Ghetto warning over exclusions

Whitehall calls them the NEET people - but they feel anything like the bright young things the title implies.

For the acronym stands for Not in Education, Employment or Training, and the 100,000 young people who fall within the category have zero status and see little point or value in schooling.

They will not simply go away with a change of government, and urgent action is needed to help them. Unemployment rates for under-25s are rising,and so is the number of suicides in the age group.

One in three men now has a conviction for a serious offence by the age of 30. And, on average, one or two boys in every secondary school class is a persistent offender.

Nineteen years ago, almost two-thirds of 16 and 17 year-olds were in full-time employment. By 1989 that proportion had fallen to 23 per cent, but now it is just 8 per cent.

In the last seven years, the number of jobless people under the age of 25 has increased by 23 per cent - for those who have been out of work for more than a year, the figure is up by 75 per cent.

Tom Wylie, chair of the National Youth Agency, describes the emergence of a youthful ghetto poor with no role models.

"Many accept mainstream values but lack the structures which will help to sustain them," he told chief education officers last week.

"Young men, in particular, find their self-esteem by performing for their peers, not their teachers or potential employers."

That scenario is played out in schools throughout Britain, with the latest figures showing that the number of children excluded permanently has topped 11,000.

The National Association of Schoolmasters Union of Women Teachers, which was involved in four high-profile cases against disruptive pupils last year, believes the figure could be even higher.

Nigel de Gruchy, its general secretary, claims there are 100,000 pupils who are "plain naughty" or in need of medical treatment, and that they should be expelled to restore peace in the classroom.

David Moore, the HM Inspector with national responsibility for behaviour, discipline and bullying, concedes that around 5 per cent of children who are excluded from secondary schools need psychiatric help.

He does not think, however, that schools are out of control. "We are not talking about hundreds of thousands of children screaming up and down corridors, running riot."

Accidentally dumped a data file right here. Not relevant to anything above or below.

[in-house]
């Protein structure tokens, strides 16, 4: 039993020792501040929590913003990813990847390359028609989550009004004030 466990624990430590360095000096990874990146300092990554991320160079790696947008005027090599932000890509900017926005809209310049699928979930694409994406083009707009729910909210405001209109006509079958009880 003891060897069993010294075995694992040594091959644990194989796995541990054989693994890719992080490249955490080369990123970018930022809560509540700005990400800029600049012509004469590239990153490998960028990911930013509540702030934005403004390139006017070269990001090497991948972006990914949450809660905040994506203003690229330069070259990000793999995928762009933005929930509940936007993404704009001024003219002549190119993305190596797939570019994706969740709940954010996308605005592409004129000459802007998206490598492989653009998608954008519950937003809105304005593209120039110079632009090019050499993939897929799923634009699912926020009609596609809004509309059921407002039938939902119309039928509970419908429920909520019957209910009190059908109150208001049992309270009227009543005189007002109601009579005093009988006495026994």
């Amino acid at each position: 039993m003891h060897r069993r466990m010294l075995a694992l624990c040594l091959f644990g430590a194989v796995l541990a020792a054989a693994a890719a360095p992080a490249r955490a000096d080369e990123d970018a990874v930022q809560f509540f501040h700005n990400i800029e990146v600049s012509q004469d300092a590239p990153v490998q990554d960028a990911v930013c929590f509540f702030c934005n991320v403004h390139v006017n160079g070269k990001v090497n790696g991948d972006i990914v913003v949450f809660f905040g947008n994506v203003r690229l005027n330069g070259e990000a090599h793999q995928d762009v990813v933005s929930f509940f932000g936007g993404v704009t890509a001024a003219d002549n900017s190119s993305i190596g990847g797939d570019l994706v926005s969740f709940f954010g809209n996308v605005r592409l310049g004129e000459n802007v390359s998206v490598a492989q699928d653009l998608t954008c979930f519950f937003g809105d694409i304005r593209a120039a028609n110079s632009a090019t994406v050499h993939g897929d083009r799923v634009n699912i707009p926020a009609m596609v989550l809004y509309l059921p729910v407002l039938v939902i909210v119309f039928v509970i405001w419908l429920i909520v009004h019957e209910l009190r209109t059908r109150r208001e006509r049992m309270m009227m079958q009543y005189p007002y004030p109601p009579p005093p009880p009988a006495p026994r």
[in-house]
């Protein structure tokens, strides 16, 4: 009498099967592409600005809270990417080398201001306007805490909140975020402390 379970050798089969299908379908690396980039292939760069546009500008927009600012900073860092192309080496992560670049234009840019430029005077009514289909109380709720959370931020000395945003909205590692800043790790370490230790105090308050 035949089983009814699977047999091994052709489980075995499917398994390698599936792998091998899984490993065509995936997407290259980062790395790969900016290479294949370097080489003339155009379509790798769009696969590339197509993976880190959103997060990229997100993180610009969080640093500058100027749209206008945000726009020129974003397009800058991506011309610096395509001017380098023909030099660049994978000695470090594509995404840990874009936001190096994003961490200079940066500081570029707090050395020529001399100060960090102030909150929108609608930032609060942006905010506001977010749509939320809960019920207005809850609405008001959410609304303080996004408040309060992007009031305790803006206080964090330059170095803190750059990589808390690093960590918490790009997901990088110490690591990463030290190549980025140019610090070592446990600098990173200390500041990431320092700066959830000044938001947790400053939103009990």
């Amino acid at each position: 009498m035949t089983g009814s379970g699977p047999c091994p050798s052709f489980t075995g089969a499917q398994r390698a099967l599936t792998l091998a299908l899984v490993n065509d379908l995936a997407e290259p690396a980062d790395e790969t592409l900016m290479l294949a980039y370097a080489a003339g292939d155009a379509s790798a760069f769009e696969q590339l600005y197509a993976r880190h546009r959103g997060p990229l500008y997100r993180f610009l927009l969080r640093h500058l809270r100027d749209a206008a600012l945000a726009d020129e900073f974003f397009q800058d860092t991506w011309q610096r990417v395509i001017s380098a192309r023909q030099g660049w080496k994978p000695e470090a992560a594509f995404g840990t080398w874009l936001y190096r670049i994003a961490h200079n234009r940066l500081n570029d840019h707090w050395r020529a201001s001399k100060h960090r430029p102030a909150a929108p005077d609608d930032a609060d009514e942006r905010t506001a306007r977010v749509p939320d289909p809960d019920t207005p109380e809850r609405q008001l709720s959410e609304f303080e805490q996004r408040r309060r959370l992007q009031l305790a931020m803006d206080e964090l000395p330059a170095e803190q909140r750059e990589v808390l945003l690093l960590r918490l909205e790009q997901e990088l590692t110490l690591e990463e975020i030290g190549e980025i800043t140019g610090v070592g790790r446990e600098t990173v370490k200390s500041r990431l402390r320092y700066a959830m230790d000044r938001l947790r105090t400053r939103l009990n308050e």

Neither does he believe that ejecting disruptive children or creating more special schools - as the NASUWT advocates - will work. "These children will then freewheel for the rest of their time and there is a consequence for the rest of society.

"No society can afford to throw away thousands of children. If you dump children on the streets, they will become street children and they will come back and haunt the rest of society. It is imperative to manage more effectively the education of all our children and ensure they are in the mainstream."

Children excluded from schools tend to be boys and to have experienced major family breakdown or spent time in care or with social workers. They are likely to have special needs and no-one in their household is in a job.

Tom Wylie told the Association of Chief Education Officers that he believed exclusion had become easier than effective tutorial systems in schools, leading to a cycle of experiences which often ended up with the children going nowhere.

The new government, he said, needed to offer an agenda for social renewal - a strategy post-14, not ad hoc programmes.

Mr Wylie urged the ACEO and local authorities to draw together education welfare, pupil referral and youth services to help the most vulnerable and disaffected to promote their learning.

He said effective youth work could complement the role of schools and respond to the learning needs of young adults by developing their IT skills and their ability to speak cogently.

"Restoring the educational aspirations of adolescents who have dropped out of schooling may only be possible through their interests and hobbies - we need to take these and move beyond them.

"Beyond the school gate we need jobs for young people; [projects] to connect housing and employment; re-engineering of the youth service into education for citizenship, and training programmes which acknowledge that disadvantage and disaffection are different to learning difficulties," he said.

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